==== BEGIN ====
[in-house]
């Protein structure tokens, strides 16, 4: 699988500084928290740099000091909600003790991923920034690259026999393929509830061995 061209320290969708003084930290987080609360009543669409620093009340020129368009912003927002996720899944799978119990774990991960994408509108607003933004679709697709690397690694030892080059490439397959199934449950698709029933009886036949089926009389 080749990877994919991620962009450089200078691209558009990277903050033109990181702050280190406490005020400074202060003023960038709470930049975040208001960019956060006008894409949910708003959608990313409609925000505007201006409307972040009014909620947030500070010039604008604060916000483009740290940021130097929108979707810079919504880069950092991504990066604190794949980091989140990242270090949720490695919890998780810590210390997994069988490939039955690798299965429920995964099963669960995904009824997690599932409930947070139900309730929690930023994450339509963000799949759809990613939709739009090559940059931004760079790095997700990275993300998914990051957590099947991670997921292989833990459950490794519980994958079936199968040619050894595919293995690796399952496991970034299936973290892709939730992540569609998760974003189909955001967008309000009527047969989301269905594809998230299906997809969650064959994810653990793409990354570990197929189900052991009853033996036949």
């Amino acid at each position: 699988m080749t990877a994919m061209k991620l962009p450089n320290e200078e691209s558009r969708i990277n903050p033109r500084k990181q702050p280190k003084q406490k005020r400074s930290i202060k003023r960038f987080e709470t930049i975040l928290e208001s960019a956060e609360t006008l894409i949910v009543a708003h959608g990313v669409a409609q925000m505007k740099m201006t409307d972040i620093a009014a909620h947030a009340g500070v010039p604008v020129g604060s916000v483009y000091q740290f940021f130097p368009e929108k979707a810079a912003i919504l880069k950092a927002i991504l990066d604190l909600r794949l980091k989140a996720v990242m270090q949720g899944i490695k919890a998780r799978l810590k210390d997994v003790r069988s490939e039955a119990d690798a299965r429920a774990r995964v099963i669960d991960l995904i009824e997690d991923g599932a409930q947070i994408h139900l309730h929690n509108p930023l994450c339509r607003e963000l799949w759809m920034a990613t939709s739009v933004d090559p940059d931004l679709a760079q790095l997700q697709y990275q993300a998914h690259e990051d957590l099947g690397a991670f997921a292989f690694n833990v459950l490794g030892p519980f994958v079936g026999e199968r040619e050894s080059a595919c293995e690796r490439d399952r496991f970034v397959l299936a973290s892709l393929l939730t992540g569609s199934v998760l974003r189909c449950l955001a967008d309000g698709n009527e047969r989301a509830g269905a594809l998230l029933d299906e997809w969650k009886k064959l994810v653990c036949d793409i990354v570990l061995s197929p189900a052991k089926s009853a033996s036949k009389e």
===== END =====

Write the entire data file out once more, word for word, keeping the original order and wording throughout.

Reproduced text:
[in-house]
């Protein structure tokens, strides 16, 4: 699988500084928290740099000091909600003790991923920034690259026999393929509830061995 061209320290969708003084930290987080609360009543669409620093009340020129368009912003927002996720899944799978119990774990991960994408509108607003933004679709697709690397690694030892080059490439397959199934449950698709029933009886036949089926009389 080749990877994919991620962009450089200078691209558009990277903050033109990181702050280190406490005020400074202060003023960038709470930049975040208001960019956060006008894409949910708003959608990313409609925000505007201006409307972040009014909620947030500070010039604008604060916000483009740290940021130097929108979707810079919504880069950092991504990066604190794949980091989140990242270090949720490695919890998780810590210390997994069988490939039955690798299965429920995964099963669960995904009824997690599932409930947070139900309730929690930023994450339509963000799949759809990613939709739009090559940059931004760079790095997700990275993300998914990051957590099947991670997921292989833990459950490794519980994958079936199968040619050894595919293995690796399952496991970034299936973290892709939730992540569609998760974003189909955001967008309000009527047969989301269905594809998230299906997809969650064959994810653990793409990354570990197929189900052991009853033996036949």
């Amino acid at each position: 699988m080749t990877a994919m061209k991620l962009p450089n320290e200078e691209s558009r969708i990277n903050p033109r500084k990181q702050p280190k003084q406490k005020r400074s930290i202060k003023r960038f987080e709470t930049i975040l928290e208001s960019a956060e609360t006008l894409i949910v009543a708003h959608g990313v669409a409609q925000m505007k740099m201006t409307d972040i620093a009014a909620h947030a009340g500070v010039p604008v020129g604060s916000v483009y000091q740290f940021f130097p368009e929108k979707a810079a912003i919504l880069k950092a927002i991504l990066d604190l909600r794949l980091k989140a996720v990242m270090q949720g899944i490695k919890a998780r799978l810590k210390d997994v003790r069988s490939e039955a119990d690798a299965r429920a774990r995964v099963i669960d991960l995904i009824e997690d991923g599932a409930q947070i994408h139900l309730h929690n509108p930023l994450c339509r607003e963000l799949w759809m920034a990613t939709s739009v933004d090559p940059d931004l679709a760079q790095l997700q697709y990275q993300a998914h690259e990051d957590l099947g690397a991670f997921a292989f690694n833990v459950l490794g030892p519980f994958v079936g026999e199968r040619e050894s080059a595919c293995e690796r490439d399952r496991f970034v397959l299936a973290s892709l393929l939730t992540g569609s199934v998760l974003r189909c449950l955001a967008d309000g698709n009527e047969r989301a509830g269905a594809l998230l029933d299906e997809w969650k009886k064959l994810v653990c036949d793409i990354v570990l061995s197929p189900a052991k089926s009853a033996s036949k009389e």